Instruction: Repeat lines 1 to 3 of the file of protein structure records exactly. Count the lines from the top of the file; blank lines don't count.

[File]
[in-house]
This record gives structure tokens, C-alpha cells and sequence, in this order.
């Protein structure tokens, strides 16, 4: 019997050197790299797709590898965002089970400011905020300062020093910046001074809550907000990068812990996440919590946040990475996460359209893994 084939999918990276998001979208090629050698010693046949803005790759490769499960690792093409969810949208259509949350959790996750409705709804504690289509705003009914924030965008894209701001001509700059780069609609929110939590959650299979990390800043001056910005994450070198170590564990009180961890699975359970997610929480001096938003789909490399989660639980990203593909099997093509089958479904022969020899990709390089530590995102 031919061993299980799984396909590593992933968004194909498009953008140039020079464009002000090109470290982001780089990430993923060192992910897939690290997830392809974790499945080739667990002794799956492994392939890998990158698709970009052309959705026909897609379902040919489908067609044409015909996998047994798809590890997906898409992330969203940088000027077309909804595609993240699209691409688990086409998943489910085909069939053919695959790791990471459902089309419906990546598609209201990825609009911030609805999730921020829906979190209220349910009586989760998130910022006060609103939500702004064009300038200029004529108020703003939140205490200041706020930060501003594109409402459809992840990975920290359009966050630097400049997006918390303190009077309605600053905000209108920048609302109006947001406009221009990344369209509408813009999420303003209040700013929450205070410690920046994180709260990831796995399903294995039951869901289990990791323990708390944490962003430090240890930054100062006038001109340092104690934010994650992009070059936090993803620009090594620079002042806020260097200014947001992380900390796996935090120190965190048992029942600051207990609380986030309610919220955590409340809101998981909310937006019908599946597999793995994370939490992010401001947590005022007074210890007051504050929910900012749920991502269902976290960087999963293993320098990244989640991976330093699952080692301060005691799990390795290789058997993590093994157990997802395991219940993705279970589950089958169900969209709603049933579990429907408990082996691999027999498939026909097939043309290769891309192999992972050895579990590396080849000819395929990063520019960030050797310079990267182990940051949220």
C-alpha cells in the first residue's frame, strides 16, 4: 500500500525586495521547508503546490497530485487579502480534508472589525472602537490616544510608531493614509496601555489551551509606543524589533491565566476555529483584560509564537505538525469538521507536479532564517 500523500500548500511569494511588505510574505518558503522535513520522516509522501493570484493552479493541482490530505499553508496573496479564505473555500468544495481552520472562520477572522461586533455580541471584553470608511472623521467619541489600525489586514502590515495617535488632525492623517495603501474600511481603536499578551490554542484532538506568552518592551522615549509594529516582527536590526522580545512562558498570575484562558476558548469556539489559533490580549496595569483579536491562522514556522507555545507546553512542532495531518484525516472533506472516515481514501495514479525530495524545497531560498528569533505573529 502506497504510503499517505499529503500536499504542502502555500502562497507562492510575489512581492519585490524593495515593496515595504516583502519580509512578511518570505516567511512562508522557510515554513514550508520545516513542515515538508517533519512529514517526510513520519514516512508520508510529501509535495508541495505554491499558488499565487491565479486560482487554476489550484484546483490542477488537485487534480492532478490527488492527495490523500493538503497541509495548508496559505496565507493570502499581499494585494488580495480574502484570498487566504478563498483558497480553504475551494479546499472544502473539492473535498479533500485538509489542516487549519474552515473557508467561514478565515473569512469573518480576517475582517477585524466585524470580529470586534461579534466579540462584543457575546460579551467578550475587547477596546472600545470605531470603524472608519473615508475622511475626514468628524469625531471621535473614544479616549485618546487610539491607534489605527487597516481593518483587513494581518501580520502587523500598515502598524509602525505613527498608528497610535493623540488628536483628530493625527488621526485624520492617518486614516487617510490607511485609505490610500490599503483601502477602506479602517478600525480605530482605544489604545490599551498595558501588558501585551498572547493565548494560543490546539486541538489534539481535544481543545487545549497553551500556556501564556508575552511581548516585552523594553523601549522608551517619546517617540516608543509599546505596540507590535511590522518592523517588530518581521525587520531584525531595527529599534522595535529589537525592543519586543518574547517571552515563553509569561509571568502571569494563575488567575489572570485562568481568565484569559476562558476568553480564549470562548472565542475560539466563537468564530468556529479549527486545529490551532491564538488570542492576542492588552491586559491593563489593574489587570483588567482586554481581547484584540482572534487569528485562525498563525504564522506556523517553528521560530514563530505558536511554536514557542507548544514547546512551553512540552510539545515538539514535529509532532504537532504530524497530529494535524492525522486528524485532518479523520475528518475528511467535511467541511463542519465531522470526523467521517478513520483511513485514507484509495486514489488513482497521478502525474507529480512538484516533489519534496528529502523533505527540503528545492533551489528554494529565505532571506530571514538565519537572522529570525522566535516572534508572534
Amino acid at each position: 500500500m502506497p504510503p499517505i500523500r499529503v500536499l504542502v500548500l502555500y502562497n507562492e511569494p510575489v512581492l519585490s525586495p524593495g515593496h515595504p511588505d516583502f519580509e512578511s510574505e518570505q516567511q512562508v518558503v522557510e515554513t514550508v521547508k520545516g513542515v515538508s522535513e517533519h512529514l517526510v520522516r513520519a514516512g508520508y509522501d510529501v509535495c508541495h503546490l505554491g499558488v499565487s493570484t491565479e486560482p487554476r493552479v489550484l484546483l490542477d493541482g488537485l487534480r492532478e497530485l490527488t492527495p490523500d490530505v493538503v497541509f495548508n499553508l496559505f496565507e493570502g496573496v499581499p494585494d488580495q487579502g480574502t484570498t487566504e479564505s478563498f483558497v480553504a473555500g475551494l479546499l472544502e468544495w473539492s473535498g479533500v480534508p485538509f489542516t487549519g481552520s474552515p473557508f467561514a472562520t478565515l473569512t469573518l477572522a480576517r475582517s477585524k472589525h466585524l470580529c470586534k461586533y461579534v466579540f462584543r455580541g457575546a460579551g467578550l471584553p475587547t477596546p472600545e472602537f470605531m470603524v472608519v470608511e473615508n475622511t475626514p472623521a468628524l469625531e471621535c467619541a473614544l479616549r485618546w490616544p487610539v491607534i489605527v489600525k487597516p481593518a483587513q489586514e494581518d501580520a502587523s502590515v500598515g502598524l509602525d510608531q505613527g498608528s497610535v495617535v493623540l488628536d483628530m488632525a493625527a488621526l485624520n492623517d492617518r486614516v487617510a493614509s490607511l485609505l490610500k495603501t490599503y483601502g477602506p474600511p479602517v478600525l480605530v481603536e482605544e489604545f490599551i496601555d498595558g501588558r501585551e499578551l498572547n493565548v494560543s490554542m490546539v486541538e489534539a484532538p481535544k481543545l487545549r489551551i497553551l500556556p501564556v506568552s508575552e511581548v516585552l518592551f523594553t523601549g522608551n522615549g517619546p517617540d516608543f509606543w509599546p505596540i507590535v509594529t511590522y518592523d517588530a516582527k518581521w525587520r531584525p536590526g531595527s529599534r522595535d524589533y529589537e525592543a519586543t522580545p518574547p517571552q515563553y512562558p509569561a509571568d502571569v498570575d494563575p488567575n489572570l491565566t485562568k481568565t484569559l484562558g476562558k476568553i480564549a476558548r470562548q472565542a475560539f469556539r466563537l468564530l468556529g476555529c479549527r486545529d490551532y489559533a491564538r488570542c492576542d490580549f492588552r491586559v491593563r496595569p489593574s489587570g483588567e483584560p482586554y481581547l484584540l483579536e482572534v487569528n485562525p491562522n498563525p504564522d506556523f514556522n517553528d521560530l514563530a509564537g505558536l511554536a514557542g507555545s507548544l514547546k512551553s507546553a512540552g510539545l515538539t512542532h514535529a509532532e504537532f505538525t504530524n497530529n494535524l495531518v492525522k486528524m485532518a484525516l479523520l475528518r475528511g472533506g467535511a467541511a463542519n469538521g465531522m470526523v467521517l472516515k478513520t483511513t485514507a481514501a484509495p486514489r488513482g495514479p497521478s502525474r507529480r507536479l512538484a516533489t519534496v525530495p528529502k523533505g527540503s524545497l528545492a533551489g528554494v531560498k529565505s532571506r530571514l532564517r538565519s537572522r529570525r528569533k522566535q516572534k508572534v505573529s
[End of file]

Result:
[in-house]
This record gives structure tokens, C-alpha cells and sequence, in this order.
């Protein structure tokens, strides 16, 4: 019997050197790299797709590898965002089970400011905020300062020093910046001074809550907000990068812990996440919590946040990475996460359209893994 084939999918990276998001979208090629050698010693046949803005790759490769499960690792093409969810949208259509949350959790996750409705709804504690289509705003009914924030965008894209701001001509700059780069609609929110939590959650299979990390800043001056910005994450070198170590564990009180961890699975359970997610929480001096938003789909490399989660639980990203593909099997093509089958479904022969020899990709390089530590995102 031919061993299980799984396909590593992933968004194909498009953008140039020079464009002000090109470290982001780089990430993923060192992910897939690290997830392809974790499945080739667990002794799956492994392939890998990158698709970009052309959705026909897609379902040919489908067609044409015909996998047994798809590890997906898409992330969203940088000027077309909804595609993240699209691409688990086409998943489910085909069939053919695959790791990471459902089309419906990546598609209201990825609009911030609805999730921020829906979190209220349910009586989760998130910022006060609103939500702004064009300038200029004529108020703003939140205490200041706020930060501003594109409402459809992840990975920290359009966050630097400049997006918390303190009077309605600053905000209108920048609302109006947001406009221009990344369209509408813009999420303003209040700013929450205070410690920046994180709260990831796995399903294995039951869901289990990791323990708390944490962003430090240890930054100062006038001109340092104690934010994650992009070059936090993803620009090594620079002042806020260097200014947001992380900390796996935090120190965190048992029942600051207990609380986030309610919220955590409340809101998981909310937006019908599946597999793995994370939490992010401001947590005022007074210890007051504050929910900012749920991502269902976290960087999963293993320098990244989640991976330093699952080692301060005691799990390795290789058997993590093994157990997802395991219940993705279970589950089958169900969209709603049933579990429907408990082996691999027999498939026909097939043309290769891309192999992972050895579990590396080849000819395929990063520019960030050797310079990267182990940051949220």